The problem of water shortage is widespread in most countries, especially the lack of safe drinking water. According to United Nations statistics, nearly a fifth of the world suffers from water scarcity due to the lack of available water sources, and hundreds of millions are about to reach this situation.
In contrast, nearly 1.6 billion people worldwide suffer from water shortages due to the lack of physical capacity. Their governments collect water from various sources such as rivers, springs, and seas and collect rainwater.
Causes of Water Shortage
There are many reasons behind water shortage, which differ from one region to another. Some of these causes result from human actions, and some result from natural causes beyond human intervention, like the difference in the level of rain, the drying of rivers, Etc.
Water Pollution: It is one of the severe problems that destroy the freshest water sources worldwide due to contamination by oil or chemicals, whether resulting from manufacturing or human consumption, as a result of leaks in sewage lines, or the absence of these lines.
Excessive water consumption: Excessive water use by people, especially those who live in areas blessed with an abundance of water, leads to the lack of water access to other areas of the country.
Drought and scarcity of water sources: Some areas worldwide suffer from the lack of close water sources or sufficient rain. This problem is mainly present in desert areas or areas prone to desertification.
Human Conflicts: whether these conflicts are over land or water resources, It leads to the people’s inability in the vicinity of these lands to access water sources.
In Egypt, the Nile River is the lifeblood of Egypt, as it covers the requirements of agriculture and industry and is the primary water source for the population. However, high population growth rates and rapid economic development in the Nile Basin countries in Egypt and pollution and environmental degradation are depleting water resources in Egypt.
Egypt also faces a water deficit estimated at 7 billion cubic meters annually. The United Nations has warned that water will run out in Egypt by 2025. The difficult conditions of the Nile coincided with a severe shortage of other water resources, such as underground water.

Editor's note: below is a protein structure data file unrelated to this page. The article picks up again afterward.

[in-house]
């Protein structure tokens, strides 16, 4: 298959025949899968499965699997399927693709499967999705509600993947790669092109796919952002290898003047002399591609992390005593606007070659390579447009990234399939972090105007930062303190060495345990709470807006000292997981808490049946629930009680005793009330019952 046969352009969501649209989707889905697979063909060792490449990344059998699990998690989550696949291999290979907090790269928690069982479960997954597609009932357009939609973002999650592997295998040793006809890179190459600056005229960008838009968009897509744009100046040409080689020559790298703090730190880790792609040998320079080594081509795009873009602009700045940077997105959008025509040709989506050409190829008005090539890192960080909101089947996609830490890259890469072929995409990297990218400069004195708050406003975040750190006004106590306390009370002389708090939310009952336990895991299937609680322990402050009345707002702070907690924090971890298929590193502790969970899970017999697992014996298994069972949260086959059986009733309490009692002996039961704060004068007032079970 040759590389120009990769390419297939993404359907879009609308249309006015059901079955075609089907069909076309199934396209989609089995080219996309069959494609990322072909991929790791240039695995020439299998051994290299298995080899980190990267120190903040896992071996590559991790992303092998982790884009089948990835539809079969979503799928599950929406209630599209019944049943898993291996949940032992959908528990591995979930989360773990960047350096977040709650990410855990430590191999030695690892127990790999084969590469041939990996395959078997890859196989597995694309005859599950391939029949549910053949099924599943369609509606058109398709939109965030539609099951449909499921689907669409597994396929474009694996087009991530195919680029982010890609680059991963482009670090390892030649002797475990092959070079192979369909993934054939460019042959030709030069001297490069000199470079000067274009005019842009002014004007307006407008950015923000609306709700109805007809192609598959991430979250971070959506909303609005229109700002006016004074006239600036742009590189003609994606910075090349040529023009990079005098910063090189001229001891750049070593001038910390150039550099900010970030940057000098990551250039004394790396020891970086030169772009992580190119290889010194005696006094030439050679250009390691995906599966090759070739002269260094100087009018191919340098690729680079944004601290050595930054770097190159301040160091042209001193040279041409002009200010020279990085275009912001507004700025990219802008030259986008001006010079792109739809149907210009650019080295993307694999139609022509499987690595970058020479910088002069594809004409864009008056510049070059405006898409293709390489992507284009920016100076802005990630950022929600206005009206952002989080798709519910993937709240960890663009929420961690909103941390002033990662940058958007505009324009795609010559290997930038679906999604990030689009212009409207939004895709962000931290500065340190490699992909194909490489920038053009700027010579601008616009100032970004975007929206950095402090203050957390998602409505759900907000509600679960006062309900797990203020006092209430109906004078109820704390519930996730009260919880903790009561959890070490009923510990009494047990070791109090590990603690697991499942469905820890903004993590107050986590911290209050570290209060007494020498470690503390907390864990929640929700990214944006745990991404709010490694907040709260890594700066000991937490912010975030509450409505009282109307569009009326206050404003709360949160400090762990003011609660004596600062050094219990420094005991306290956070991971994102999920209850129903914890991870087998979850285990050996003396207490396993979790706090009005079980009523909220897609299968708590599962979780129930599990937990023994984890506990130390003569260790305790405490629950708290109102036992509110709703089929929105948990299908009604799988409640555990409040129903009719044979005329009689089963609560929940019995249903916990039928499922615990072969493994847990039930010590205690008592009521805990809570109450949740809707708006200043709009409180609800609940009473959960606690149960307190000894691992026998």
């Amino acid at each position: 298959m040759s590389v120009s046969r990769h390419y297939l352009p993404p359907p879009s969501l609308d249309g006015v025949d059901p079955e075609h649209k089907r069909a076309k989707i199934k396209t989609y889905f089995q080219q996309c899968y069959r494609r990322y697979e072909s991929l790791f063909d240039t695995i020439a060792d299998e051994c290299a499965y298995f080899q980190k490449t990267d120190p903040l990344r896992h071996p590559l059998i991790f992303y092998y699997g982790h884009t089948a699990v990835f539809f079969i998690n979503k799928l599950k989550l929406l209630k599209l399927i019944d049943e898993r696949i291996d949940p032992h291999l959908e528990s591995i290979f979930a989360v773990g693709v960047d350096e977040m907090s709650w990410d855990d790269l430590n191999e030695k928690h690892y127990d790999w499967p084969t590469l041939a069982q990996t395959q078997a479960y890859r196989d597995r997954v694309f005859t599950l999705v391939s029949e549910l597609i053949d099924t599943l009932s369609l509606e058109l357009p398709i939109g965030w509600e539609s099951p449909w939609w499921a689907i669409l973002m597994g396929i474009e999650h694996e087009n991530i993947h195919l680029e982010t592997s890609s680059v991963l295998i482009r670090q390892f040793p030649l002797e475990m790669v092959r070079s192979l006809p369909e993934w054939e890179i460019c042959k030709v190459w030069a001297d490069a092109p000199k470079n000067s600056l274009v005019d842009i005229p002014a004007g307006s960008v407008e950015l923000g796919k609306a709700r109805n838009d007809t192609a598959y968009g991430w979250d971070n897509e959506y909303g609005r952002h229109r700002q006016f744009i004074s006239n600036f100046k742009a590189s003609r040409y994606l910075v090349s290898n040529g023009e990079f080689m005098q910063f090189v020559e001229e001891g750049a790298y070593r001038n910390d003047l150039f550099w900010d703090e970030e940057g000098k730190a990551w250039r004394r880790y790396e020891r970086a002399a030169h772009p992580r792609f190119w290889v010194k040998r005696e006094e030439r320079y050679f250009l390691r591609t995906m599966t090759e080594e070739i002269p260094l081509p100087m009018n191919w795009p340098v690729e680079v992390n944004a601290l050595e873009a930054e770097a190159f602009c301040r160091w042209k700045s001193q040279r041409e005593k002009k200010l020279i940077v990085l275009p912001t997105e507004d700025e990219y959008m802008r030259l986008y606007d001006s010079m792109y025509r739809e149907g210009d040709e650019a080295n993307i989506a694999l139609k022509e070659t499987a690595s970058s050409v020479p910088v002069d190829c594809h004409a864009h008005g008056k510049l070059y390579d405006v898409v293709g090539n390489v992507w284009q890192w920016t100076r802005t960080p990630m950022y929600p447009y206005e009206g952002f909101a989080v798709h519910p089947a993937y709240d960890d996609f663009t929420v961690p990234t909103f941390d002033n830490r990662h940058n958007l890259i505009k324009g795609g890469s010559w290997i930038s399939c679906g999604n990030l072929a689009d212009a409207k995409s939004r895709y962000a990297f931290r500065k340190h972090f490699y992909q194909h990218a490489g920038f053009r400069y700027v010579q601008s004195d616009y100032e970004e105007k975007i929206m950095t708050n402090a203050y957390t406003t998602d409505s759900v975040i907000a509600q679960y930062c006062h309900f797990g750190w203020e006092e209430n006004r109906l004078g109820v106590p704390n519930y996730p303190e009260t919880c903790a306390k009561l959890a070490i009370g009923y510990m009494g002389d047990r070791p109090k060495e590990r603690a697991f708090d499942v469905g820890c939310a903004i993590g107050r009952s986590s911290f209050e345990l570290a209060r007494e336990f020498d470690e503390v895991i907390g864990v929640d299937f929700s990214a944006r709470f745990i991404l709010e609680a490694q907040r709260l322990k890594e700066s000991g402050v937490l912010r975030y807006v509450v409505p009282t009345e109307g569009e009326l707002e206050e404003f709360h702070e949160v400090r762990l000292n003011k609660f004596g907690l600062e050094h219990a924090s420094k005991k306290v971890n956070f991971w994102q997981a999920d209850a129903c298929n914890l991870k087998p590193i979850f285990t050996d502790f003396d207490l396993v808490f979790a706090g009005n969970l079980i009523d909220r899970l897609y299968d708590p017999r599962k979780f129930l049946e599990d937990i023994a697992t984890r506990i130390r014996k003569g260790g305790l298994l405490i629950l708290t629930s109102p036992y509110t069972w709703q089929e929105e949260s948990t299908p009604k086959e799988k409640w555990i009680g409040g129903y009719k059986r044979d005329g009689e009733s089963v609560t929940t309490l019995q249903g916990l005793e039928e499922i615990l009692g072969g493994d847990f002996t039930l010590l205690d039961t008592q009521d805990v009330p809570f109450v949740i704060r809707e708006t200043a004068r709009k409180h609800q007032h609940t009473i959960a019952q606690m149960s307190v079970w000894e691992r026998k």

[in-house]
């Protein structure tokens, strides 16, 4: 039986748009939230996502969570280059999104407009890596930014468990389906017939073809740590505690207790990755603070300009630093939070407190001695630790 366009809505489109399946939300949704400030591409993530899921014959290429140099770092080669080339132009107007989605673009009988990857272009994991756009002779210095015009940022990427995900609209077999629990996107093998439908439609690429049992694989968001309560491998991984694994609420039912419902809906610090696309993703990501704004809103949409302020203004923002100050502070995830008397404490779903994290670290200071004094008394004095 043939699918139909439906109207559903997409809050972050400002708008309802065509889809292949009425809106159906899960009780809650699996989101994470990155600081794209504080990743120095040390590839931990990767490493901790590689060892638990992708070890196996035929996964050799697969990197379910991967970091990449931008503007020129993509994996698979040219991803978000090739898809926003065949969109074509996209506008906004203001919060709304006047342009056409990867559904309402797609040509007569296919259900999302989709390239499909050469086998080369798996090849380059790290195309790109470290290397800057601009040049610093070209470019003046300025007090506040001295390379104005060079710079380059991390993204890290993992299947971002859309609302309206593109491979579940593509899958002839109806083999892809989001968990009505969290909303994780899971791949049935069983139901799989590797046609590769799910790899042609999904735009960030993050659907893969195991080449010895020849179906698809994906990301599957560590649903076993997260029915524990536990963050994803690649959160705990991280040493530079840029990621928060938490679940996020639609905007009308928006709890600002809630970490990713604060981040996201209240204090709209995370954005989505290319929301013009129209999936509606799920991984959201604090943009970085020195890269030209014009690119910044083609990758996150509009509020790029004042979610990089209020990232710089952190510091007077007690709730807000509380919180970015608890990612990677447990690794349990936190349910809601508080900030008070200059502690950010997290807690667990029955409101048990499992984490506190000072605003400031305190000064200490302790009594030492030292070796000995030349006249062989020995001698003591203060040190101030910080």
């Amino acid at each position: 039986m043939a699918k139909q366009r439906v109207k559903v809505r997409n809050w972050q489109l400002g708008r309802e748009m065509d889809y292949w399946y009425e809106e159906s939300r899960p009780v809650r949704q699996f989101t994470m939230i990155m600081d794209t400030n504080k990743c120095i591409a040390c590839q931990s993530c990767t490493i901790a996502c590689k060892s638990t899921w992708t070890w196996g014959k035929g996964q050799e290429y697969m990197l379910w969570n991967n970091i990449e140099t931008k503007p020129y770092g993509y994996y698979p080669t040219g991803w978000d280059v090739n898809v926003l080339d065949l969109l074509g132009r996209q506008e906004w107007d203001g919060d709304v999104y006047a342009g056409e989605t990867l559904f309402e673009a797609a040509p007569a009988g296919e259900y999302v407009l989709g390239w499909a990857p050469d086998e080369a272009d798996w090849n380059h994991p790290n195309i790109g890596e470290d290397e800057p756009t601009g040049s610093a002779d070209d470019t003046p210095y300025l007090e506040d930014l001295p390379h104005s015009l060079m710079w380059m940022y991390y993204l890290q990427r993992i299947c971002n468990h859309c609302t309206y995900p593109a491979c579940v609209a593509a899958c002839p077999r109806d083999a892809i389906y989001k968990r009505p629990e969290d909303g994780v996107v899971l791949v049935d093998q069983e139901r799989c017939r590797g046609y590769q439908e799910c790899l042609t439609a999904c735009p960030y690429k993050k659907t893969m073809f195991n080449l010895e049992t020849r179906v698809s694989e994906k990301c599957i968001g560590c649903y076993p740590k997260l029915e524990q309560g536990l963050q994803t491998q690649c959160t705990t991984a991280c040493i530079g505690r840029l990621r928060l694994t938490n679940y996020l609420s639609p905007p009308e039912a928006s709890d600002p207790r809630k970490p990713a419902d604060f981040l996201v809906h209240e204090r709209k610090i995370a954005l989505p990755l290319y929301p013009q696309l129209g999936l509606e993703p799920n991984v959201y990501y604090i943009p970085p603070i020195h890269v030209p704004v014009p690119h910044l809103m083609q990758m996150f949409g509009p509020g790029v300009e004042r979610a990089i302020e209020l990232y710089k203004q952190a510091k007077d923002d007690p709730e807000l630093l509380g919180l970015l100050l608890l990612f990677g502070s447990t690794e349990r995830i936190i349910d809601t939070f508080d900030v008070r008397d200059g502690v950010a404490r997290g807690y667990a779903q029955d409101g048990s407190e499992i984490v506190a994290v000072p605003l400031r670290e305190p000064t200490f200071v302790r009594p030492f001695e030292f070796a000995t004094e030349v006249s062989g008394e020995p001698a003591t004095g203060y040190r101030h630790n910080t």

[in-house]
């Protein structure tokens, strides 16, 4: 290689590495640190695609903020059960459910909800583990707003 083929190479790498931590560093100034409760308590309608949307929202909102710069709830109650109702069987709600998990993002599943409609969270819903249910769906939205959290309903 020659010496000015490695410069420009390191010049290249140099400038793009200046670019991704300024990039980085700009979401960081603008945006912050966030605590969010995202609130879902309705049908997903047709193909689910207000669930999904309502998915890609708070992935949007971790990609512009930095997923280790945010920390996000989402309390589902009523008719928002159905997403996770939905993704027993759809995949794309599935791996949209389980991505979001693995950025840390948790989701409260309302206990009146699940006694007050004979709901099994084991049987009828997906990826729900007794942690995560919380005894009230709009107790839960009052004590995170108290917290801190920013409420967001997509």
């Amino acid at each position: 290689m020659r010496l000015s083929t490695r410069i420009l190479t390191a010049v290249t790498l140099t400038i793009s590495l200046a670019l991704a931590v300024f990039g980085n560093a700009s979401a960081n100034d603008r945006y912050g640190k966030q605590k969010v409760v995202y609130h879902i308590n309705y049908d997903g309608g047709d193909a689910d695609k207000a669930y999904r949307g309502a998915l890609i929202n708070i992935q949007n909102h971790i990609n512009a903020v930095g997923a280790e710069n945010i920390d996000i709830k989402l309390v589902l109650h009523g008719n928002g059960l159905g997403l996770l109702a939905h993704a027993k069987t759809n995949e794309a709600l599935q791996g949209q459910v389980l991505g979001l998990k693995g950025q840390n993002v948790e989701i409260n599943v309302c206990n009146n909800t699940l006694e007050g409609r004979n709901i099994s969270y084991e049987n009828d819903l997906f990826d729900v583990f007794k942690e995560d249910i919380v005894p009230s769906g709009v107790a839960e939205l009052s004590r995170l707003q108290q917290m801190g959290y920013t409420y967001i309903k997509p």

And there is the drought of canals, low water levels, and failure to collect rainwater, so we must quickly adapt to the new situation and find ways to create freshwater resources that cover all needs.
Besides the Nile river, also in Egypt, they find water in:
- Rainfall and flash floods, Groundwater in the deserts and Sinai, and Seawater desalination.
- The Nile River is Egypt’s primary and most important resource of water.
- There are seven barrages between the Mediterranean Sea and Aswan, and the dams at Aswan control the Nile River. Egypt depends on the water storage of lake Nasser to endure its yearly share of water.
- Rainfall happens only in winter in scattered showers, so we cannot rely on it as a reliable water source.
- Flash floods, “because of the short period heavy storms flashfloods are considered a source of environmental damage,”, especially in the red sea and the southern Sinai area. There are attempts to avoid the hazards caused by the floods and to gather flash floods water.
- Groundwater is found in the northern desert in the Nubian sandstone aquifer that extends below the New Valley governorate’s vast area and northeast Wayne.” There is around 200000 BCM of water in this area.
Nevertheless, Groundwater can be found at great depths, and water in the aquifer is nonrenewable, so consumption of such water hangs on pumping costs and its reduction rate versus the potential economic profit in the long run.
If we talk about the places most in need of water in Egypt, we will find many dispersed. For example, some villages are in the governorates of Menoufia and Gharbia. People need to go to central water purification stations to get water because the water that reaches their homes is not suitable for human use.
If we head south to the Governorates of Upper Egypt, we will find that there are villages that do not have access to water, and they mean a lot to obtain water, including towns in Qena and Sohag.
There are also Bedouins who live in the eastern and western deserts. They also need water because the Groundwater is insufficient for their need to deliver water to them. We will get amazing reactions in these places, such as increasing per capita production. It is possible to increase agricultural production based on increasing national income, but we will lose much money and maybe lives in the future if we neglect this problem.